EU countries seek legal option to stop Russian LNG imports
Brussels, March 28 (Reuters) - European Union countries agreed on Tuesday to seek a legal option to stop Russian companies sending liquefied natural gas to EU nations, by preventing Russian firms from booking infrastructure capacity.
EU countries' energy ministers proposed that new EU gas market rules should include the option for governments to temporarily stop Russian and Belarusian gas exporters from bidding up-front for capacity on the infrastructure needed to deliver LNG into Europe.
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The countries' proposal is part of their negotiating position on new EU gas market rules. It is not final and will need to be negotiated with the European Parliament - a process that can take months.
The 27-country EU has pledged to quit Russian gas in response to Moscow's invasion of Ukraine. Europe's pipeline imports of gas from Russia have plunged since the invasion, but LNG imports have increased.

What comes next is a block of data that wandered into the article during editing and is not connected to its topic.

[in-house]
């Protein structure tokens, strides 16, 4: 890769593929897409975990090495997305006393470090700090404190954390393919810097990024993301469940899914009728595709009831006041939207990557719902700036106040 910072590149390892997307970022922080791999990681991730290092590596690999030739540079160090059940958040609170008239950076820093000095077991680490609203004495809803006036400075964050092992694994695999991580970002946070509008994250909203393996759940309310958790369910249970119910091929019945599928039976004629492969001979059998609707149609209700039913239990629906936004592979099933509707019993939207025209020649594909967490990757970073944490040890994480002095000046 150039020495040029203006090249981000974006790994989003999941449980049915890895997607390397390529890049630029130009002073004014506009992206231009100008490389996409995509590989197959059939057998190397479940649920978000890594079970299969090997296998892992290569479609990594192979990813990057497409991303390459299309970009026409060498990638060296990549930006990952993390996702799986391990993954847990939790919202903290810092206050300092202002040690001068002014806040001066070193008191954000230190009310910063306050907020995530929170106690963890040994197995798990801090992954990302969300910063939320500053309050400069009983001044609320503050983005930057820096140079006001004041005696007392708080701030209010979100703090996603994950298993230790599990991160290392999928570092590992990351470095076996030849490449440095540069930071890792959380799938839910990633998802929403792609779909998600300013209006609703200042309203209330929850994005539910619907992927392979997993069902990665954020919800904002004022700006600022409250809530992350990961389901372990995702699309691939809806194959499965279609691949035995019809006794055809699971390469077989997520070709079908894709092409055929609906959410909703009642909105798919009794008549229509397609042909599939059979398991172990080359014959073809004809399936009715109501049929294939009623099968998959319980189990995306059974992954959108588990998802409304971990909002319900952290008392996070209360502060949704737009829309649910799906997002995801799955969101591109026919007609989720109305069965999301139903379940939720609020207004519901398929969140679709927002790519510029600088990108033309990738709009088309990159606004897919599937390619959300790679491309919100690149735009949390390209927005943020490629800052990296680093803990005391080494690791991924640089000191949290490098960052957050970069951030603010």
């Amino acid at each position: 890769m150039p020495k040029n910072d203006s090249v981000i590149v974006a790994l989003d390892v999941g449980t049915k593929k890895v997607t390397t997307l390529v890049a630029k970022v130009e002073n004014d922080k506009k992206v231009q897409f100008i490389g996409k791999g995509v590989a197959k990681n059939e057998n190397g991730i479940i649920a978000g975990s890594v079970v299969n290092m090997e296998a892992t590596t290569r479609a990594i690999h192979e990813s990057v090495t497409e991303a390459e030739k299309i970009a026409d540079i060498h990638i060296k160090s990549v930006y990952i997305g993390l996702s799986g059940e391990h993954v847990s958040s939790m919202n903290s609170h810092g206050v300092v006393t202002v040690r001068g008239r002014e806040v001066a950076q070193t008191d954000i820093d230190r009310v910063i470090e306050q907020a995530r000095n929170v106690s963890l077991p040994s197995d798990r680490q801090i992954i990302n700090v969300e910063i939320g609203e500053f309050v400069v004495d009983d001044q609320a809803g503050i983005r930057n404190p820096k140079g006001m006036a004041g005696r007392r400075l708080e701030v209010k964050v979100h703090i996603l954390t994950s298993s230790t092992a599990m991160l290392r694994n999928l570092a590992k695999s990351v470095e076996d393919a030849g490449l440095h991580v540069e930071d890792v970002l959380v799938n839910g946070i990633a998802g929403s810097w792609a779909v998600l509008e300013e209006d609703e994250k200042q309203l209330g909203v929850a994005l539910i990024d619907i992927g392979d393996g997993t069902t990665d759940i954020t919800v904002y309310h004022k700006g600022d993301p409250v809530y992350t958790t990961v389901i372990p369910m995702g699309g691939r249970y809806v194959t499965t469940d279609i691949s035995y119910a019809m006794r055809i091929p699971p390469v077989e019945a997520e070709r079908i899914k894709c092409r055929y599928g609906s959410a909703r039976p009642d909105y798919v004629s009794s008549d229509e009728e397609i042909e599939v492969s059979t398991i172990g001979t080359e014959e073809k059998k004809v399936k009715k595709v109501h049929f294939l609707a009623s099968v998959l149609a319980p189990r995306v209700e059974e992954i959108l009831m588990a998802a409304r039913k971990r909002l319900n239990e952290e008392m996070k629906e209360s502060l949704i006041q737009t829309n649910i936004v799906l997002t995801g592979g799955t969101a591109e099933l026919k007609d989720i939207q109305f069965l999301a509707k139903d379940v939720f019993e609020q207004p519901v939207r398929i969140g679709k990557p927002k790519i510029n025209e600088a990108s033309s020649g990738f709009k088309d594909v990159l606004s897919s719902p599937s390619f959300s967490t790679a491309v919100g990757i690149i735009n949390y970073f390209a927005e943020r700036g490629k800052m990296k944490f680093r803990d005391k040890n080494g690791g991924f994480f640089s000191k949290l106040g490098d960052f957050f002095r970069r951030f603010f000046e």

Deliveries of Russian liquefied natural gas to Europe increased last year - to 22 bcm, up from around 16 bcm in 2021, according to an EU analysis seen by Reuters.
If approved, the proposal would offer member states a route to stop LNG imports from Russia without having to resort to sanctions - which are politically harder to greenlight because they need unanimous approval from all 27 EU member states.
Hungary said it could not support the EU countries' negotiating position on the law, which also includes a raft of new rules to integrate more low-carbon gases.
Countries would be able to impose the limit on Russian firms for a temporary period, so long as it does not disrupt gas flows between EU countries or endanger Europe's energy security, the document said.
EU Energy Commissioner Kadri Simson this month urged European companies not to sign new Russian LNG deals once their existing contracts expire. Spanish Energy Minister Teresa Ribera made the same request to LNG importers and operators in Spain.
However, such requests are not binding, since Russian gas and LNG are not subject to EU sanctions. The EU does have a ban on seaborne crude oil and oil products imports from Russia.
(Reporting by Kate Abnett, editing by Marine Strauss, Alexandra Hudson)